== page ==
Francis Collins, the author of this work, is the distinguished physician and geneticist who was the director of the Human Genome project. The Human Genome research was a ‘complex multidisciplinary scientific enterprise directed at mapping and sequencing all of the human DNA, and determining aspects of its function’.
Collins writes eloquently about the implications of the findings for the human race. The human genome ‘consists of all the DNA of our species, the hereditary code for life’ – 3 billion letters long and written in four letter code.
Collins boldly addresses the issue of conflict between scientific observations and religious claims. As a dedicated Christian, who faced his own personal challenges to his Christian faith with the rape of his own daughter, he emerges as a strong advocate for the creation of the universe by a personal God.
Colin echoes the common understanding that ‘the awareness of right and wrong, along with the development of language, awareness of self, and the ability to imagine the future’ makes the human race stand out as unique among all of God’s creation – created in His image.
Collins takes us through a quick review of the prevailing worldviews – Atheism, Agnosticism, Creationism, Intelligent design and the less well known Biologos.
In his view, Biologos is the most satisfactory explanation for human existence. This may not sit well with all Christians, and he leaves many questions unanswered.
Biologos, as defined by Collins, is science and faith working in harmony.
In summary, it posits that ‘God chose the elegant mechanism of evolution to create microbes, plants, and animals of all sorts. Most remarkably, God intentionally chose the same mechanism to give rise to special creatures who would have intelligence, a knowledge of right and wrong, free will, and a desire to seek fellowship with him’.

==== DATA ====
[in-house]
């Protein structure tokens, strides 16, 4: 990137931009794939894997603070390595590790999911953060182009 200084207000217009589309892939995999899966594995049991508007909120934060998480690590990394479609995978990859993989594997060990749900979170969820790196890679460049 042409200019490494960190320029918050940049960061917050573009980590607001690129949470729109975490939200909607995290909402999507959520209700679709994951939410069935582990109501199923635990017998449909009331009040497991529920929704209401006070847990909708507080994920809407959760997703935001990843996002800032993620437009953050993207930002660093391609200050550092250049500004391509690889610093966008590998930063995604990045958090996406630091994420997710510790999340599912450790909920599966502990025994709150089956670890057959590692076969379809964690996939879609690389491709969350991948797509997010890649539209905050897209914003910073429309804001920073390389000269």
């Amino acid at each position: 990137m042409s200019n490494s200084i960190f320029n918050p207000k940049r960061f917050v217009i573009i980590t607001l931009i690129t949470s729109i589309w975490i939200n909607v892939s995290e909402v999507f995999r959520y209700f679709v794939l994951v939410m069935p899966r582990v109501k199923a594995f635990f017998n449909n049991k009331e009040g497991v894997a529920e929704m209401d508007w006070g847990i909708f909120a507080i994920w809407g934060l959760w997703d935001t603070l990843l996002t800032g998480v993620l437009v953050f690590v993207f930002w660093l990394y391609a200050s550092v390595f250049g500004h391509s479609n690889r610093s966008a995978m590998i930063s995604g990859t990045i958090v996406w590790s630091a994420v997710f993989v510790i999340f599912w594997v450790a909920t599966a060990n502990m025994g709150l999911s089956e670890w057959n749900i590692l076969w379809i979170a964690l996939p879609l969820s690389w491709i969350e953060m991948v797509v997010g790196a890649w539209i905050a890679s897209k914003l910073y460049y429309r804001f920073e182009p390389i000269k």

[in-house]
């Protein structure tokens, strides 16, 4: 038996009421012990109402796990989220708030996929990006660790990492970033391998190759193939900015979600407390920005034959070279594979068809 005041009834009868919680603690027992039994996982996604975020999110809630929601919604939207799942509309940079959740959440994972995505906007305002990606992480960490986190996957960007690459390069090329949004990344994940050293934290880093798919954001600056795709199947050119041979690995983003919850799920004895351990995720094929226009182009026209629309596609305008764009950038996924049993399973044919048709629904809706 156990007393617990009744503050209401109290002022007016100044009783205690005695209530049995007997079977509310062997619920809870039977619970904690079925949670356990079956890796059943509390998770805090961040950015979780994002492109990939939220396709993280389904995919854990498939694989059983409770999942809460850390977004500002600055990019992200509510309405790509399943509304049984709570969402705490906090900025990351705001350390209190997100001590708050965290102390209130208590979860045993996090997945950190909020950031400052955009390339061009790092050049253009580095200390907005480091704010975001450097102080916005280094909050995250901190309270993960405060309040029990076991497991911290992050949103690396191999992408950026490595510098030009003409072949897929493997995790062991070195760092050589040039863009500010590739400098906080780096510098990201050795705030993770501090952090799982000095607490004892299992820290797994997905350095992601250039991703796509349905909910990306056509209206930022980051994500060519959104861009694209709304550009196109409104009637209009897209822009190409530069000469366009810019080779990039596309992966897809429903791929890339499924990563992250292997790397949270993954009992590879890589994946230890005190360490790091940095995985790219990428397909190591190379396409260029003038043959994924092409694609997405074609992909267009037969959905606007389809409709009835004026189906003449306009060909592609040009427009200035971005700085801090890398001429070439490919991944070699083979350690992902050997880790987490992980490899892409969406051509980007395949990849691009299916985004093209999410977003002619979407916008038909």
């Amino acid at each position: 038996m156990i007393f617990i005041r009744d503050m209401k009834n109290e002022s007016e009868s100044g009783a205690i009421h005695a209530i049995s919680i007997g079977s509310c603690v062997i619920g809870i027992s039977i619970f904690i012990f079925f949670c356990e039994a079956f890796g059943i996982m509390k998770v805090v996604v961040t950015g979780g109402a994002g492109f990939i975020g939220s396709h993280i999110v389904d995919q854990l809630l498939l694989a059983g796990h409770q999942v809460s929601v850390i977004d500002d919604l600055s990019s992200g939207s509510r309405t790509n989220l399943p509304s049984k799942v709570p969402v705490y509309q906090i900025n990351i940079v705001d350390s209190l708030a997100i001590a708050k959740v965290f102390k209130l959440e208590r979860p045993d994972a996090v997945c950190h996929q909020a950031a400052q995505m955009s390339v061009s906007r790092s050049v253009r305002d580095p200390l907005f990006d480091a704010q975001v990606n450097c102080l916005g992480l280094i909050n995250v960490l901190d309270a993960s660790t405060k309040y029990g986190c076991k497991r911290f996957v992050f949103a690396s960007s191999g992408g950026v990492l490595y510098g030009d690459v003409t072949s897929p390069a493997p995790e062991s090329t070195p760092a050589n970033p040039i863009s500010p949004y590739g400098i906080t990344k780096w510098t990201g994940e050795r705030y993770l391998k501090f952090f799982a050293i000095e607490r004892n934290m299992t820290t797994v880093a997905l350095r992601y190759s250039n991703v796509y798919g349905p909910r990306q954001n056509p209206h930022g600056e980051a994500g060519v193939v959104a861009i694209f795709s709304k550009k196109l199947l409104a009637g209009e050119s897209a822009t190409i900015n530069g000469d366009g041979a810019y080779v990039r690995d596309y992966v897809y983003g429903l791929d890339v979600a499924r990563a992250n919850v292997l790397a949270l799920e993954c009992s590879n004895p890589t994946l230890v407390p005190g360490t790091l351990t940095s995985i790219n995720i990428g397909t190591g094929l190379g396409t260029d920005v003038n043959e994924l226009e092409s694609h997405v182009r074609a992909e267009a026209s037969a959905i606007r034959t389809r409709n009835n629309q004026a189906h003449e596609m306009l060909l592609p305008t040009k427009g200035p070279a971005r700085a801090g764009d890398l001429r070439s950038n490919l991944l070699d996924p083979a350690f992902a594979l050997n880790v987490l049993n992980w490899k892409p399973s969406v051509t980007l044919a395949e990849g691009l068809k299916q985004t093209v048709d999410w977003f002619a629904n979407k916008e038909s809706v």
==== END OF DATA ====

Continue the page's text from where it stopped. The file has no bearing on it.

Biologos shares the same definition as theistic evolution and is simply a rebranding of it.
Theistic evolution is a view not embraced by all Christian apologists. Theistic evolution maintains that once evolution got going, no supernatural intervention was required for human kind to evolve. Yet it leaves the question of how life started in the first place unanswered. If God started life then why do we question direct creation of mankind in his image?
Even, if like me, you disagree with Collins conclusions, you cannot but marvel at the intricate nature of life and wonder why anyone could believe that we are all a result of some random accident.
This book is an excellent read but not for the faint hearted.